Every artist hopes to capture the zeitgeist, to make the right record at the right time. Yet only a handful can claim to have given voice to a movement, as Solange did with A Seat at the Table. At once deeply personal and unapologetically political, the album offers an honest reflection on race and identity in America in the twilight of the Obama era. The album’s rousing message of black empowerment is set forth in no uncertain terms on “F.U.B.U.”—For us, this shit is for us—and feels more urgent than ever as we approach the end of this tumultuous decade.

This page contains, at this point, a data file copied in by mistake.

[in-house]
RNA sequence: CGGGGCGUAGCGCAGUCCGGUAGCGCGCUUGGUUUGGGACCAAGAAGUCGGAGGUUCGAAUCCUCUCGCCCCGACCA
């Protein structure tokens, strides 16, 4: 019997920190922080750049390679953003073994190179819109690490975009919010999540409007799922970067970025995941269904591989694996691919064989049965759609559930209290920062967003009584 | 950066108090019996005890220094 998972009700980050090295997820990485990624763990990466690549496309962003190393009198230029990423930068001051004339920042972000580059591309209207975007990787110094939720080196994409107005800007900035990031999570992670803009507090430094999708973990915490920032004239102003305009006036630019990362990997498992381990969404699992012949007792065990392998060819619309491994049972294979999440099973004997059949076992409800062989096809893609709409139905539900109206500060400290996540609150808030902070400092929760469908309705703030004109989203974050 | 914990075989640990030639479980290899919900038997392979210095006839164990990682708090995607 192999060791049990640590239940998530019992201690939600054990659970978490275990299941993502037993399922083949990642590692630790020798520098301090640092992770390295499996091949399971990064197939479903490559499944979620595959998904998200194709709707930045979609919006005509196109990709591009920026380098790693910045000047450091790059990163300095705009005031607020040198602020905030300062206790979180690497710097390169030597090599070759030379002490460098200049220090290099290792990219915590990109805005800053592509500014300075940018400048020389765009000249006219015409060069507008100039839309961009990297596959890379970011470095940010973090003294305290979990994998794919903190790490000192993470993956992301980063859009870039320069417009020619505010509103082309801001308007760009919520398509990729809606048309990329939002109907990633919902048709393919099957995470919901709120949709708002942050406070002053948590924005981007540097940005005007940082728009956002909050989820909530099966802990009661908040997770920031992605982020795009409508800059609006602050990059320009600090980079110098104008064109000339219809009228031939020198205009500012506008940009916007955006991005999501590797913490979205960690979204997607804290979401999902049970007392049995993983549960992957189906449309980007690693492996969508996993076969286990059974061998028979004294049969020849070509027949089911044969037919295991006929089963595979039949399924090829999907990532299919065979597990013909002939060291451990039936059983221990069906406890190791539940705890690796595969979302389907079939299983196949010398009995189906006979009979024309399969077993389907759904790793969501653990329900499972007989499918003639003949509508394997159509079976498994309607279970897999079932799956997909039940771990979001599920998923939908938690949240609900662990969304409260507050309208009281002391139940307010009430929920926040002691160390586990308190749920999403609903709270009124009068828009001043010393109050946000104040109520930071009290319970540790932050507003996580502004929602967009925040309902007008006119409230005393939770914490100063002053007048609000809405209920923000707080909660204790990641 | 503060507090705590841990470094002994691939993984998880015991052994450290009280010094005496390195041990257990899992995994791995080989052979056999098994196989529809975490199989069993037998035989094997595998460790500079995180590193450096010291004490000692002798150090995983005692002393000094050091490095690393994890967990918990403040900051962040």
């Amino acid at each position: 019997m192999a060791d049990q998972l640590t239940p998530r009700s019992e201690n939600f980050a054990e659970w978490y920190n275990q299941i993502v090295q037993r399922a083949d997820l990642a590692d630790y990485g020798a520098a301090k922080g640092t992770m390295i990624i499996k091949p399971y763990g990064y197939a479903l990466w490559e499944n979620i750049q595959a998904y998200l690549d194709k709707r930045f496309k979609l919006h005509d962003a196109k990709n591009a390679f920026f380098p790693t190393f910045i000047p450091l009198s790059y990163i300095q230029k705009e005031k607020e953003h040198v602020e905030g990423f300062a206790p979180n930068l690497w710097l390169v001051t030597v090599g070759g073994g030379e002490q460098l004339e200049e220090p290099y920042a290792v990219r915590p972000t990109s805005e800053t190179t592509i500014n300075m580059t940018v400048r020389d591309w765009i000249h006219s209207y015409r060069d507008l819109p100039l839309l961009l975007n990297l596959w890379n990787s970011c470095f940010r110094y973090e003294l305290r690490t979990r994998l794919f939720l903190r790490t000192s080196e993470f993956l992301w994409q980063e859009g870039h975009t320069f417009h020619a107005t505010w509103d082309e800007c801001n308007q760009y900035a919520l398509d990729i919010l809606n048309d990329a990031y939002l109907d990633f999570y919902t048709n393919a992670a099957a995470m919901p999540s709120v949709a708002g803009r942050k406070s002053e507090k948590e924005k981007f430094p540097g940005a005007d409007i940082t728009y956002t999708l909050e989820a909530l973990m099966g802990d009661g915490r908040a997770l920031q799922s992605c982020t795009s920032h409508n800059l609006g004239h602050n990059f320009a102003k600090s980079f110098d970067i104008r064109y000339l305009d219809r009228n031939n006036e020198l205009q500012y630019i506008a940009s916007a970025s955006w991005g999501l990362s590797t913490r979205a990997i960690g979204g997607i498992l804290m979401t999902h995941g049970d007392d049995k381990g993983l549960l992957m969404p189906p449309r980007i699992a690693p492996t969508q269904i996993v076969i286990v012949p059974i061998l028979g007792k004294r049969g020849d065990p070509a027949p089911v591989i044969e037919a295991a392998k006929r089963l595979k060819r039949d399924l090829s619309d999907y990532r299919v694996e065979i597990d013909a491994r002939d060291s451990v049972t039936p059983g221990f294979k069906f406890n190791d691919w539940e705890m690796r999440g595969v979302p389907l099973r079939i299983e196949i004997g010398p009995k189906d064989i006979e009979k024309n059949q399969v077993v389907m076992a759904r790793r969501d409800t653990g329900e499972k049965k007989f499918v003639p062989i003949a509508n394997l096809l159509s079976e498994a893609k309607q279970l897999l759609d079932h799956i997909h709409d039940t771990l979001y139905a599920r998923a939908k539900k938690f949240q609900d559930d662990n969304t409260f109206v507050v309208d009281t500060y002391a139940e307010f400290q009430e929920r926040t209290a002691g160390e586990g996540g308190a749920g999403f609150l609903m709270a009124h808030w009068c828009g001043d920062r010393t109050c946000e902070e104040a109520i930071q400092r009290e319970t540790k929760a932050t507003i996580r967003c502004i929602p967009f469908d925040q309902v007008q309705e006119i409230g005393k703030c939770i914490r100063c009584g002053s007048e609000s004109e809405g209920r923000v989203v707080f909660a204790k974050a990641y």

More than just rage against the system, though, there’s a life-affirming joy in A Seat at the Table. On tracks like “Weary” and “Don’t Touch My Hair,” Solange rises above the insidious slights that come with moving through the world as a black woman, soaring toward a higher creative and emotional plane. That spiritual levity is buoyed by a series of conversational interludes, soul-bearing monologues from the singer’s friends and family. As Solange’s mother, Tina Knowles, opines, “It’s such beauty in black people.” –Chioma Nnadi / Pitchfork.com